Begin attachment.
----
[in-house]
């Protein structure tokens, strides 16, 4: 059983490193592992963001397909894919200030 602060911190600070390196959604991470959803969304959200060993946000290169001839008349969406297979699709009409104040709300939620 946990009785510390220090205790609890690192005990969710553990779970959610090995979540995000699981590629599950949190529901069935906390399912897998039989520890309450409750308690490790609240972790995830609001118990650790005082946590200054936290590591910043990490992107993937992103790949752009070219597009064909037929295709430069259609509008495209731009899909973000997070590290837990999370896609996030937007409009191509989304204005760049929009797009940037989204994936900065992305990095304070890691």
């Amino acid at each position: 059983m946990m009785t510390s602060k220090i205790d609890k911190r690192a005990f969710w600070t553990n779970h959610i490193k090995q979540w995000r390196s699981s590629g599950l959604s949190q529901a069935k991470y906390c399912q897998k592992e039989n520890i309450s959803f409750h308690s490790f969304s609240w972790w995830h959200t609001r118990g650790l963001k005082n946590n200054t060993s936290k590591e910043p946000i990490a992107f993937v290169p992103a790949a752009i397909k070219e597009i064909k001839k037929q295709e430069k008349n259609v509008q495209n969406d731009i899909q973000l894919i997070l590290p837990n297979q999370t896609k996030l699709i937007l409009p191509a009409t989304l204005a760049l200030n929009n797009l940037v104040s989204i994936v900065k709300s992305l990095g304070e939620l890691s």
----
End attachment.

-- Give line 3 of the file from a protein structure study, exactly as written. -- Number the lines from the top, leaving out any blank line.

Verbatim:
């Amino acid at each position: 059983m946990m009785t510390s602060k220090i205790d609890k911190r690192a005990f969710w600070t553990n779970h959610i490193k090995q979540w995000r390196s699981s590629g599950l959604s949190q529901a069935k991470y906390c399912q897998k592992e039989n520890i309450s959803f409750h308690s490790f969304s609240w972790w995830h959200t609001r118990g650790l963001k005082n946590n200054t060993s936290k590591e910043p946000i990490a992107f993937v290169p992103a790949a752009i397909k070219e597009i064909k001839k037929q295709e430069k008349n259609v509008q495209n969406d731009i899909q973000l894919i997070l590290p837990n297979q999370t896609k996030l699709i937007l409009p191509a009409t989304l204005a760049l200030n929009n797009l940037v104040s989204i994936v900065k709300s992305l990095g304070e939620l890691s």